On 20 December 2017, Advocate General ("AG") Nils Wahl issued an opinion holding that investigations of price discrimination under EU competition law should assess all the circumstances of the practice, including its impact and context.

AG Wahl delivered his opinion in response to a request for a preliminary ruling from the Portuguese Tribunal for Competition, Regulation and Supervision in a dispute between MEO (a branch of Portugal Telecom) and the Portuguese Competition Authority ("PCA"). MEO had filed a complaint with the PCA alleging that it paid higher rates for use of audiovisual content licensed by GDA, a collecting society that manages the performing rights of its members in Portugal. MEO argued that GDA's pricing practices amounted to unlawful discrimination in breach of Article 102(c) TFEU.

The PCA rejected MEO's complaint on the grounds that the imposition of discriminatory prices by a dominant company does not, in and of itself, breach Article 102 TFEU. It further held that the price difference was so small as to be absorbed in the normal course of business. MEO appealed this decision, urging the Portuguese Tribunal to refer a series of questions to the Court of Justice of the European Union ("ECJ") for guidance. In essence, the referring Tribunal asked for clarification on the meaning of the phrase "competitive disadvantage" contained in Article 102(c) TFEU, and in particular whether this concept requires an examination of the effects of the dominant company's behaviour and the seriousness of the discriminatory trading conditions on the competitive position of the disadvantaged client.

At the outset, AG Wahl made two interesting preliminary comments. First, he noted that although GDA is the only undertaking in Portugal managing collective rights of authors or performers, that circumstance alone did not mean that it effectively holds a dominant position, as it does not seem to have market power enabling it to act independently from its commercial partners. Second, he questioned GDA's interest in imposing discriminatory prices, noting that GDA is not itself active on the downstream market. AG Wahl thus considered that GDA should normally be expected to have every interest in ensuring the existence of a very competitive downstream market with a plurality of market participants, as this would help it maintain its negotiating power as the seller of the services concerned.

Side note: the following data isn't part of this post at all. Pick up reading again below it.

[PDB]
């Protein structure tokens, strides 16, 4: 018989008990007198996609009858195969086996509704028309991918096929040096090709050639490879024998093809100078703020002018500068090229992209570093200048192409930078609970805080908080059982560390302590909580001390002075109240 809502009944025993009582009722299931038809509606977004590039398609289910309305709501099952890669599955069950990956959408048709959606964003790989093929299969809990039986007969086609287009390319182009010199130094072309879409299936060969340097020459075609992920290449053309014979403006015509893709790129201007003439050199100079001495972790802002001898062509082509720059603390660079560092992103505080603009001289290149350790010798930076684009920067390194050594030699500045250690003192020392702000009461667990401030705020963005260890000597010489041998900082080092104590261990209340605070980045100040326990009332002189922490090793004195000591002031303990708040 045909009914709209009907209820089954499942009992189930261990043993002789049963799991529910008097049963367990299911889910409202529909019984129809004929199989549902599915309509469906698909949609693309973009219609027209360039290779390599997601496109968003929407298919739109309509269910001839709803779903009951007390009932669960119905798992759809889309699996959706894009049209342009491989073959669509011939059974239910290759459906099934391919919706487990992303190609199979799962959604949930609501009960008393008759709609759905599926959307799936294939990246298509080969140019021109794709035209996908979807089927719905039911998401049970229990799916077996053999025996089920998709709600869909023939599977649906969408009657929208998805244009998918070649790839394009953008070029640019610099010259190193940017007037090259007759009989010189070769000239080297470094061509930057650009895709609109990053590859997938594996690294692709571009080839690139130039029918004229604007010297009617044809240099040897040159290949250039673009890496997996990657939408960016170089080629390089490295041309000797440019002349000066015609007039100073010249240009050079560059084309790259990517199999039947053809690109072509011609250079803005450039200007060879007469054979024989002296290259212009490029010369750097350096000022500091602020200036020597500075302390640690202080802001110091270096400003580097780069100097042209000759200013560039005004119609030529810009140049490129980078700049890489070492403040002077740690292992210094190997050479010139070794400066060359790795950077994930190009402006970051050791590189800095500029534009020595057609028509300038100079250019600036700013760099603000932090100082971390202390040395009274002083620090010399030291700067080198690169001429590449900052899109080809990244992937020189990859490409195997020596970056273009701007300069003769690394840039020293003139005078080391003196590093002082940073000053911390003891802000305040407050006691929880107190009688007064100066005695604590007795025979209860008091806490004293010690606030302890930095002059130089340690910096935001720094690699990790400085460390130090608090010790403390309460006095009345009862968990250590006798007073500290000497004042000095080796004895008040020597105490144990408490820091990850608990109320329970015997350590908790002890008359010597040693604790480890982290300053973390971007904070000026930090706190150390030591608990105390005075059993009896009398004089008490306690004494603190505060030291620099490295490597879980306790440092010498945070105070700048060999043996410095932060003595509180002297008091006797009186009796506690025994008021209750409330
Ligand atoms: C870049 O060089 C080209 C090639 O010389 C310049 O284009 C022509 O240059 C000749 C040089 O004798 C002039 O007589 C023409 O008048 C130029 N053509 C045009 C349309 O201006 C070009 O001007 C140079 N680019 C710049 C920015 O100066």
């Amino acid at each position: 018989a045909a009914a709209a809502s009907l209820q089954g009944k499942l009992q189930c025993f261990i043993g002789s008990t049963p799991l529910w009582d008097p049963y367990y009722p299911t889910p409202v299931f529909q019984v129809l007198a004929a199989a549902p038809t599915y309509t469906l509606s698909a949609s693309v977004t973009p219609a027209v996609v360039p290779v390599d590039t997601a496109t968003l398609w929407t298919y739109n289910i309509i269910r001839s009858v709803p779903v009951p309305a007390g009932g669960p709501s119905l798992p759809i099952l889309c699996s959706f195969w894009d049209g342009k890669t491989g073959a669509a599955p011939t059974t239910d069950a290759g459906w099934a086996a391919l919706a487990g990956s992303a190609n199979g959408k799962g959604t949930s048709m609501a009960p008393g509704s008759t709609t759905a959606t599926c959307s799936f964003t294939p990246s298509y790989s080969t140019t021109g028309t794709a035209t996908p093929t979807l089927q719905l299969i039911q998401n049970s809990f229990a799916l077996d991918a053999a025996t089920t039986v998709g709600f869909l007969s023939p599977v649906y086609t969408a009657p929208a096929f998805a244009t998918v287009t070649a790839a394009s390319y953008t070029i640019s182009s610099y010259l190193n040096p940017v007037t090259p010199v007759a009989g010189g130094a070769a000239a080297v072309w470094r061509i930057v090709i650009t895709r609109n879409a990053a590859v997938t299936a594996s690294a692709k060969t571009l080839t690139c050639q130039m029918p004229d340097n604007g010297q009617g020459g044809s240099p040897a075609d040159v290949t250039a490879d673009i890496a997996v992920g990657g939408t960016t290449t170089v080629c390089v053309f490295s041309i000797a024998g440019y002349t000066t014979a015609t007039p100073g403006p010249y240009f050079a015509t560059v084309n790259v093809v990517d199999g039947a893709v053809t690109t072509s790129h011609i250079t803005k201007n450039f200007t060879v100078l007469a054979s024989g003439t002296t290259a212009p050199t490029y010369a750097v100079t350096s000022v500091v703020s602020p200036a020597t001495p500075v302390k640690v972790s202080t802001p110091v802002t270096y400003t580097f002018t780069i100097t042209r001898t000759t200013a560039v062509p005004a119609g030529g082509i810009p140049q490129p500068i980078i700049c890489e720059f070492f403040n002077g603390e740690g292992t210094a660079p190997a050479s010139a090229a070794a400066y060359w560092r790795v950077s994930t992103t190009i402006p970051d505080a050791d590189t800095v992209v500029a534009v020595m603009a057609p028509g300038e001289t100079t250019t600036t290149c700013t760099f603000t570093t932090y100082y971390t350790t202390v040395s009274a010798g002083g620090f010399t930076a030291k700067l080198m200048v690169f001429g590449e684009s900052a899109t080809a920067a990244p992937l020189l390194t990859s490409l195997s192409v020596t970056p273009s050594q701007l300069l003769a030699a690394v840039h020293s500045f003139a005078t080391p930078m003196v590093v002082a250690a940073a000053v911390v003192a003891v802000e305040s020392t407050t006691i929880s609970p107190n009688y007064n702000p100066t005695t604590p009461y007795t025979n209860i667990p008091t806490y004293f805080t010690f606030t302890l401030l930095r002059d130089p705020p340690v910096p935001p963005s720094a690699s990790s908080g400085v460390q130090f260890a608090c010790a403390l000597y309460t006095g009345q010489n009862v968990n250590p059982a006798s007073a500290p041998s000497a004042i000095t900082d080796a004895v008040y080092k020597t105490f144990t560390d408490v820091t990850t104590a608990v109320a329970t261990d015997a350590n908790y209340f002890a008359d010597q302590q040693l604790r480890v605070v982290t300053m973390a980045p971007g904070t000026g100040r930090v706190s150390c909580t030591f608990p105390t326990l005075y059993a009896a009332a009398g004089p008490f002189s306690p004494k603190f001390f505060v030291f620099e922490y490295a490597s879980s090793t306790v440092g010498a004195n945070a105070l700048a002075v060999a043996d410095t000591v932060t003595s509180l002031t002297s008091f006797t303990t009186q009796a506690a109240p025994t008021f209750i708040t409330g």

Turning to the questions referred to the ECJ, AG Wahl recalled that a discriminatory pricing policy is not, in itself, anticompetitive. Indeed, such a policy may well stimulate competition, not least by permitting sales to a greater numbers of customers.

Instead, AG Wahl noted that the imposition of differentiated pricing by a dominant undertaking is an abuse "if and only if" it gives rise to a "competitive disadvantage" between competitors and, in doing so, distorts competition between the "favoured" company and those companies which enjoy allegedly less advantageous conditions. According to AG Wahl, an analysis of the competitive disadvantage should concretely examine all the circumstances of the case. Of particular interest are: (i) the nature and magnitude of the price difference; and (ii) the cost structures of the businesses concerned.

AG Wahl emphasised that a "competitive disadvantage" within the meaning of Article 102(c) TFEU must concern the relationship between actual competitors. A discriminatory pricing system will be contrary to competition rules if it concretely affects the capacity of one party to compete effectively with another (favoured) party. Because the PCA had found that the additional costs borne by MEO were not significant and could be absorbed in the ordinary course of business, AG Wahl questioned whether the price discrimination affected MEO's position on the market vis-à-vis its competitor. In this regard, AG Wahl stressed the difference between profitability and competitiveness: MEO's business may be less profitable because of its pricing disadvantage, but this does not necessarily imply that it is less able to compete against other, more favoured operators on the market.

Ultimately, as AG Wahl noted, the concrete assessment of the existence of any competitive disadvantage must be undertaken by the national court.

AG Wahl's opinion does not bind the ECJ, which is expected to hand down its judgment in the case in the coming months.

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